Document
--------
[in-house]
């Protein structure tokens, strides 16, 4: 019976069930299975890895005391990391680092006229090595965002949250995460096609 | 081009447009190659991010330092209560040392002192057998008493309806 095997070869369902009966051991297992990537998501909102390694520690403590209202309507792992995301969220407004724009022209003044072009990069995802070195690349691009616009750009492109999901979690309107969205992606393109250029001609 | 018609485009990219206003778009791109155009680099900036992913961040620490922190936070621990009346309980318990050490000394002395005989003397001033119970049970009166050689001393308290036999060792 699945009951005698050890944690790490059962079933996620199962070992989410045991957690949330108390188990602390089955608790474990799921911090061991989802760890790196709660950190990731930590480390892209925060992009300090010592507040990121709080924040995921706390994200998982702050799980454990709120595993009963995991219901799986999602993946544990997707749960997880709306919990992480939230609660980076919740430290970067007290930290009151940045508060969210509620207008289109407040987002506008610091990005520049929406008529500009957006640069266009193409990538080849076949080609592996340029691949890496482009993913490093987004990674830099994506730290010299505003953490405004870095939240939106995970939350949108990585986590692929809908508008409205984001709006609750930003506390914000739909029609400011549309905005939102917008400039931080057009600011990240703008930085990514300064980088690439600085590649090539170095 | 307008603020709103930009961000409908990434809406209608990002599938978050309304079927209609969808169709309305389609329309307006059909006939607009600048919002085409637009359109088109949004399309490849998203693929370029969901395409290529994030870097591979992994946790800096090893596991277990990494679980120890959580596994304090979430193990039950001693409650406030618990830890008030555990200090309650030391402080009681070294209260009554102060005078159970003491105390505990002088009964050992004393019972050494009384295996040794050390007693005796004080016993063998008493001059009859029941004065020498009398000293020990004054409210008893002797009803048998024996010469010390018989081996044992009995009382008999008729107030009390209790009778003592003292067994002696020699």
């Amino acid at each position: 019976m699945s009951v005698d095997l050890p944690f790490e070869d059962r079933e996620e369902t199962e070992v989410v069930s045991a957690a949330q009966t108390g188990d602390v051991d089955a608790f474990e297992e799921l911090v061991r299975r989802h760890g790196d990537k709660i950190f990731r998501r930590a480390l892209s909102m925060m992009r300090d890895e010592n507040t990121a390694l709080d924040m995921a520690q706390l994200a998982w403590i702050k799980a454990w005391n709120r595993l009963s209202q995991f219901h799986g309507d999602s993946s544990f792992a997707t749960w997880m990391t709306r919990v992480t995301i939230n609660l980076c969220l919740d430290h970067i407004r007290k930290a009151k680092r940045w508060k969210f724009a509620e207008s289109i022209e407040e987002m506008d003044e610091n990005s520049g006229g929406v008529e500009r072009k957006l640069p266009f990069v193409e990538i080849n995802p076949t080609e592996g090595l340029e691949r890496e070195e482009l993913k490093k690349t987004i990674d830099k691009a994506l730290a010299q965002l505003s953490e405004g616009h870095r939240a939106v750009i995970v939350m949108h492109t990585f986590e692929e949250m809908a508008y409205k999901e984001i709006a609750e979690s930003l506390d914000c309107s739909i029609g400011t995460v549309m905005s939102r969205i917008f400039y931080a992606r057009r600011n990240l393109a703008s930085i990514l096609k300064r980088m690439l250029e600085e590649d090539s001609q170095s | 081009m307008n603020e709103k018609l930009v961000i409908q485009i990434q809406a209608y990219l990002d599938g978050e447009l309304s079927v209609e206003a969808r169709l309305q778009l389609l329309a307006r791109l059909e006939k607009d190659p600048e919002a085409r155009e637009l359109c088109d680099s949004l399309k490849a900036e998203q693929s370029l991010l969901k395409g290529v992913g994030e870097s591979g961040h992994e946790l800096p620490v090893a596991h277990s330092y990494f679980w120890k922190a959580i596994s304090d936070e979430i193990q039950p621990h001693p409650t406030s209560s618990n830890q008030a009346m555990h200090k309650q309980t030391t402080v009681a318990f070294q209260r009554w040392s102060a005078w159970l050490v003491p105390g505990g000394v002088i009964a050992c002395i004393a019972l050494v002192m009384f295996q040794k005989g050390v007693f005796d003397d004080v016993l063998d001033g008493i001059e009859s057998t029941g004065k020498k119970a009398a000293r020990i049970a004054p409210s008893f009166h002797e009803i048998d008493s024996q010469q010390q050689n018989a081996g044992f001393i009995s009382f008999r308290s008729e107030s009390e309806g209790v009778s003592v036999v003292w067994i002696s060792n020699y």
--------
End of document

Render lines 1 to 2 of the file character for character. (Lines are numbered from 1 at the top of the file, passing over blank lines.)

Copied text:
[in-house]
């Protein structure tokens, strides 16, 4: 019976069930299975890895005391990391680092006229090595965002949250995460096609 | 081009447009190659991010330092209560040392002192057998008493309806 095997070869369902009966051991297992990537998501909102390694520690403590209202309507792992995301969220407004724009022209003044072009990069995802070195690349691009616009750009492109999901979690309107969205992606393109250029001609 | 018609485009990219206003778009791109155009680099900036992913961040620490922190936070621990009346309980318990050490000394002395005989003397001033119970049970009166050689001393308290036999060792 699945009951005698050890944690790490059962079933996620199962070992989410045991957690949330108390188990602390089955608790474990799921911090061991989802760890790196709660950190990731930590480390892209925060992009300090010592507040990121709080924040995921706390994200998982702050799980454990709120595993009963995991219901799986999602993946544990997707749960997880709306919990992480939230609660980076919740430290970067007290930290009151940045508060969210509620207008289109407040987002506008610091990005520049929406008529500009957006640069266009193409990538080849076949080609592996340029691949890496482009993913490093987004990674830099994506730290010299505003953490405004870095939240939106995970939350949108990585986590692929809908508008409205984001709006609750930003506390914000739909029609400011549309905005939102917008400039931080057009600011990240703008930085990514300064980088690439600085590649090539170095 | 307008603020709103930009961000409908990434809406209608990002599938978050309304079927209609969808169709309305389609329309307006059909006939607009600048919002085409637009359109088109949004399309490849998203693929370029969901395409290529994030870097591979992994946790800096090893596991277990990494679980120890959580596994304090979430193990039950001693409650406030618990830890008030555990200090309650030391402080009681070294209260009554102060005078159970003491105390505990002088009964050992004393019972050494009384295996040794050390007693005796004080016993063998008493001059009859029941004065020498009398000293020990004054409210008893002797009803048998024996010469010390018989081996044992009995009382008999008729107030009390209790009778003592003292067994002696020699």